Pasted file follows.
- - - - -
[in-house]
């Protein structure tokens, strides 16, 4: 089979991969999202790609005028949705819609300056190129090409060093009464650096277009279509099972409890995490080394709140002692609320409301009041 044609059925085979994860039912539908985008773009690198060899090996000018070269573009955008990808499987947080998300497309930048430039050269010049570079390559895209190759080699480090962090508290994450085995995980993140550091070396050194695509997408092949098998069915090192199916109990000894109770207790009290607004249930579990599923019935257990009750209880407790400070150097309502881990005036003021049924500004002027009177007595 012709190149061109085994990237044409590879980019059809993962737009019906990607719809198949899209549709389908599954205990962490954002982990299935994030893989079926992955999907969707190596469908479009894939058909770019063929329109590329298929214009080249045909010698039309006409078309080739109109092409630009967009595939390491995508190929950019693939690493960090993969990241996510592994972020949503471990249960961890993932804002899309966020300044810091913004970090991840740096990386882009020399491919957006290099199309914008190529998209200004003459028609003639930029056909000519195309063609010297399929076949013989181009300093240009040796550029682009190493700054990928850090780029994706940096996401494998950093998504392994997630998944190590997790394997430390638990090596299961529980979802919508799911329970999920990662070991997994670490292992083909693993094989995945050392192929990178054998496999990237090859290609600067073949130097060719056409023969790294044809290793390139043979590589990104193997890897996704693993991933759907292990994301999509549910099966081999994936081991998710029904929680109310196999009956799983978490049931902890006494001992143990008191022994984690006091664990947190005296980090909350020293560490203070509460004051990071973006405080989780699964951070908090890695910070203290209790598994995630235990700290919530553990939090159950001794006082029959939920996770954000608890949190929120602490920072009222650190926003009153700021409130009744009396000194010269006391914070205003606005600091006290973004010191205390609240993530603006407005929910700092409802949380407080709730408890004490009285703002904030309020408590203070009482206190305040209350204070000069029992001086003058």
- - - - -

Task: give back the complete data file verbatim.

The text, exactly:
[in-house]
């Protein structure tokens, strides 16, 4: 089979991969999202790609005028949705819609300056190129090409060093009464650096277009279509099972409890995490080394709140002692609320409301009041 044609059925085979994860039912539908985008773009690198060899090996000018070269573009955008990808499987947080998300497309930048430039050269010049570079390559895209190759080699480090962090508290994450085995995980993140550091070396050194695509997408092949098998069915090192199916109990000894109770207790009290607004249930579990599923019935257990009750209880407790400070150097309502881990005036003021049924500004002027009177007595 012709190149061109085994990237044409590879980019059809993962737009019906990607719809198949899209549709389908599954205990962490954002982990299935994030893989079926992955999907969707190596469908479009894939058909770019063929329109590329298929214009080249045909010698039309006409078309080739109109092409630009967009595939390491995508190929950019693939690493960090993969990241996510592994972020949503471990249960961890993932804002899309966020300044810091913004970090991840740096990386882009020399491919957006290099199309914008190529998209200004003459028609003639930029056909000519195309063609010297399929076949013989181009300093240009040796550029682009190493700054990928850090780029994706940096996401494998950093998504392994997630998944190590997790394997430390638990090596299961529980979802919508799911329970999920990662070991997994670490292992083909693993094989995945050392192929990178054998496999990237090859290609600067073949130097060719056409023969790294044809290793390139043979590589990104193997890897996704693993991933759907292990994301999509549910099966081999994936081991998710029904929680109310196999009956799983978490049931902890006494001992143990008191022994984690006091664990947190005296980090909350020293560490203070509460004051990071973006405080989780699964951070908090890695910070203290209790598994995630235990700290919530553990939090159950001794006082029959939920996770954000608890949190929120602490920072009222650190926003009153700021409130009744009396000194010269006391914070205003606005600091006290973004010191205390609240993530603006407005929910700092409802949380407080709730408890004490009285703002904030309020408590203070009482206190305040209350204070000069029992001086003058």